Economics at your fingertips  

Priority setting in healthcare: from arbitrariness to societal values

Philippe Batifoulier (), Louise Braddock and John Latsis
Additional contact information
Louise Braddock: Girton College - Girton College

Post-Print from HAL

Abstract: This paper develops an account of the normative basis of priority setting in health care as combining the values which a given society holds for the common good of its members, with the universal provided by a principle of common humanity. We discuss national differences in health basket in Europe and argue that health care decision-making in complex social and moral frameworks is best thought of as anchored in such a principle by drawing on the philosophy of need. We show that health care needs are ethically ‘thick' needs whose psychological and social construction can best be understood in terms of David Wiggins's notion of vital need: a person's need is vital when failure to meet it leads to their harm and suffering. The moral dimension of priority setting which operates across different societies' health care systems is located in the demands both of and on any society to avoid harm to its members.

Keywords: Healthcare needs; Health care priority setting; Equity; Institutionalist economics; societal values; Philosophy of economics (search for similar items in EconPapers)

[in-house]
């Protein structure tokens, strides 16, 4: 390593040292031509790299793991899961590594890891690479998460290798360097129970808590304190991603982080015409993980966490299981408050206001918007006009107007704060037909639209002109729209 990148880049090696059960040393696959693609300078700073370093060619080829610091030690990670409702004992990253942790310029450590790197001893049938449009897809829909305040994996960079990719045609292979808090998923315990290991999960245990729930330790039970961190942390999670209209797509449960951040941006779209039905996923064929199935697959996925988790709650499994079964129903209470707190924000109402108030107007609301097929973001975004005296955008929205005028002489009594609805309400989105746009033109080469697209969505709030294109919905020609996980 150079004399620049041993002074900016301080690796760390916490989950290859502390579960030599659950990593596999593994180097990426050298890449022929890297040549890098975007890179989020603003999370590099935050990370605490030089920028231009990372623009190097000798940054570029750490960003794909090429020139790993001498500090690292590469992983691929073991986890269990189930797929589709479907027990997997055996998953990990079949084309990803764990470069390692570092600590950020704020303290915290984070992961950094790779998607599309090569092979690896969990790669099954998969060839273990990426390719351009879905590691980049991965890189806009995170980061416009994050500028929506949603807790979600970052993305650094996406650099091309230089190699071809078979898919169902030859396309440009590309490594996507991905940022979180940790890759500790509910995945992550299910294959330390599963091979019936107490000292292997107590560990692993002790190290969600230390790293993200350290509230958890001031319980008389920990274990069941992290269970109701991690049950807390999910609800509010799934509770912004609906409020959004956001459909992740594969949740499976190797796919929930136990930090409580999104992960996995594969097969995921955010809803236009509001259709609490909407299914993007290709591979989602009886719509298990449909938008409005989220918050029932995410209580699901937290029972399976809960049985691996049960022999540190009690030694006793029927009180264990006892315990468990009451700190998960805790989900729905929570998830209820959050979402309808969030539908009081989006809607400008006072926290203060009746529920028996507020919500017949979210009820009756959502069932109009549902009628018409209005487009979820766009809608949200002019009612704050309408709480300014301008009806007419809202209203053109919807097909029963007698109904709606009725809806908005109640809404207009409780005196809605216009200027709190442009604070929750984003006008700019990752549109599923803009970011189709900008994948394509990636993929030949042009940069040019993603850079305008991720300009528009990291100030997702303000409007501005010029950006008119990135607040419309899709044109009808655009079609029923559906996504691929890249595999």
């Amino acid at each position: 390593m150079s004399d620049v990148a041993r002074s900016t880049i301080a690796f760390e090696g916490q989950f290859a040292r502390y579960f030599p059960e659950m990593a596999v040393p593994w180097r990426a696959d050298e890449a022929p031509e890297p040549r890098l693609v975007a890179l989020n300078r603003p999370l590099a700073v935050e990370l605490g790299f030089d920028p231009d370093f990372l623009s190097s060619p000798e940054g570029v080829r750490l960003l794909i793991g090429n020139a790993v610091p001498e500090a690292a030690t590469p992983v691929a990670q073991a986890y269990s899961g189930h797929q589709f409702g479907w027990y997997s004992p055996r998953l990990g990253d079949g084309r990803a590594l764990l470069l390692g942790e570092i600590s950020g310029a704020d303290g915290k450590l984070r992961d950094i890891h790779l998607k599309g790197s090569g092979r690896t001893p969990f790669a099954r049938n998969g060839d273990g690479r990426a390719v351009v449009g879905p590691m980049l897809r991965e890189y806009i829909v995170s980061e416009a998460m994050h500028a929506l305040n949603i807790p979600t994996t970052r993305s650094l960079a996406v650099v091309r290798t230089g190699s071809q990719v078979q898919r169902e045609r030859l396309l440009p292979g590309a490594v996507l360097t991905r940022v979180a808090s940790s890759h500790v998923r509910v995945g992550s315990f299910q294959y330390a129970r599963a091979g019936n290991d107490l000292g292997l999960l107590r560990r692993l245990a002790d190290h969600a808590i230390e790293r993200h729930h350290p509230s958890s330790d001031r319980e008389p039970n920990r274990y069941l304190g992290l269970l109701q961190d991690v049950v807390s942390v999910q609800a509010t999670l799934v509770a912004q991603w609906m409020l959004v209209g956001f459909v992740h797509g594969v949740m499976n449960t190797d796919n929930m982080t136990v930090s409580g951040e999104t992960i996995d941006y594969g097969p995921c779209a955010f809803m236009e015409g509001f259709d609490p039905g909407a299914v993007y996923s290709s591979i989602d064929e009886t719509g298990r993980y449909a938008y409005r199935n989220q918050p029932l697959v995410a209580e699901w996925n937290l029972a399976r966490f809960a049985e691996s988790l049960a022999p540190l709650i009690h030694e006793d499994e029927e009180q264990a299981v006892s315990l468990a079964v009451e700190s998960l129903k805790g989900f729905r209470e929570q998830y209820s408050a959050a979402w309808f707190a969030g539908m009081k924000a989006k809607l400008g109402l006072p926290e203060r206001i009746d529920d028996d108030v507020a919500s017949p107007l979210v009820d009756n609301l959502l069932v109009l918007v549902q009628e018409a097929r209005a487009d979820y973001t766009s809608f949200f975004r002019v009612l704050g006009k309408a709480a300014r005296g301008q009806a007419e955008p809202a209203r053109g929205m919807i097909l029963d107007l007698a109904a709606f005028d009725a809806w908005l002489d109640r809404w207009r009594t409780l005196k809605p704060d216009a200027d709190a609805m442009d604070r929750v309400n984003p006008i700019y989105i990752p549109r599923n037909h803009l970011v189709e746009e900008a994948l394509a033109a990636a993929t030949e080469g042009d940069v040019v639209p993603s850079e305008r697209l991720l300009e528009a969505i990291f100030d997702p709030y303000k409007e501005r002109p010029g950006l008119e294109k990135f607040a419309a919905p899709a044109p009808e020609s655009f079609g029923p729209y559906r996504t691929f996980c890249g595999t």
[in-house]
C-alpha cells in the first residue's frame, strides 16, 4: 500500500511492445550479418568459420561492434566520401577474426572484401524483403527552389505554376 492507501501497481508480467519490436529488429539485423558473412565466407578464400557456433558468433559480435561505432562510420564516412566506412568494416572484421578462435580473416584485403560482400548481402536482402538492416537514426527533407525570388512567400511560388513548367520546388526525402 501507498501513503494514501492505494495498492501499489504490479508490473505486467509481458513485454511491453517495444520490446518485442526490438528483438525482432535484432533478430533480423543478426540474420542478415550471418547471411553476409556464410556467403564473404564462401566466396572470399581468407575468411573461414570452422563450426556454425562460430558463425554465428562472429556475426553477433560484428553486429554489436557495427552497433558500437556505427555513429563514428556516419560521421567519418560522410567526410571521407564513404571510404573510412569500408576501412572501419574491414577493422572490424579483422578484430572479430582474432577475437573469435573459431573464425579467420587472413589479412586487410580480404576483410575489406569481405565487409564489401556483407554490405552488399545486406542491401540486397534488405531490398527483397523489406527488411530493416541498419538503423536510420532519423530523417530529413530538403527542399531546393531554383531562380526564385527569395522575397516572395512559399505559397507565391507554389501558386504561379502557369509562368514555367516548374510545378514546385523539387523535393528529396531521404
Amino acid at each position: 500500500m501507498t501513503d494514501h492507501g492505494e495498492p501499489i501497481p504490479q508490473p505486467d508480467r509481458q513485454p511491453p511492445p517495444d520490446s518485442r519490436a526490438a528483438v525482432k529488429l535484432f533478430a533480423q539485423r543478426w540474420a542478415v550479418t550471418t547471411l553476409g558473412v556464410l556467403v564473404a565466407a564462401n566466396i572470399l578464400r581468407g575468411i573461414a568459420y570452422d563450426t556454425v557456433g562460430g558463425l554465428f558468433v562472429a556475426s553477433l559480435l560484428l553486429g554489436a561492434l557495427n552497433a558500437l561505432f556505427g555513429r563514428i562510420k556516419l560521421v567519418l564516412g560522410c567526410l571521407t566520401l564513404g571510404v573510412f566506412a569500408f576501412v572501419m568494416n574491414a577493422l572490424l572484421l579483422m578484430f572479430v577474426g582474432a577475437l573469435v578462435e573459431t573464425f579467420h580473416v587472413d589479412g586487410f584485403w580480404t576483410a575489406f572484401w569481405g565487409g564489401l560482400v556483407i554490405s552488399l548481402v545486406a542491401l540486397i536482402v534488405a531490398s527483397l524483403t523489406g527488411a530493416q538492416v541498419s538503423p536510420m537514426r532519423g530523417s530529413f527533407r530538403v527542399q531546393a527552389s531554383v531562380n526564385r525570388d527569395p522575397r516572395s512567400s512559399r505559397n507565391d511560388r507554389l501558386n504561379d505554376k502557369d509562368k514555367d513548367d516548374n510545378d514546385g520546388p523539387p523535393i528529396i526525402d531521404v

Date: 2013
Note: View the original document on HAL open archive server:
References: Add references at CitEc
Citations: View citations in EconPapers (2) Track citations by RSS feed

Published in Journal of Institutional Economics, Cambridge University Press (CUP), 2013, 9 (1), ⟨10.1017/S174413741200015X⟩

There are no downloads for this item, see the EconPapers FAQ for hints about obtaining it.

Related works:
Journal Article: Priority setting in health care: from arbitrariness to societal values (2013) Downloads
Working Paper: Priority setting in healthcare: from arbitrariness to societal values (2013)
This item may be available elsewhere in EconPapers: Search for items with the same title.

Export reference: BibTeX RIS (EndNote, ProCite, RefMan) HTML/Text

Persistent link:

DOI: 10.1017/S174413741200015X

Access Statistics for this paper

More papers in Post-Print from HAL
Bibliographic data for series maintained by CCSD ().

Page updated 2021-11-01
Handle: RePEc:hal:journl:hal-01335695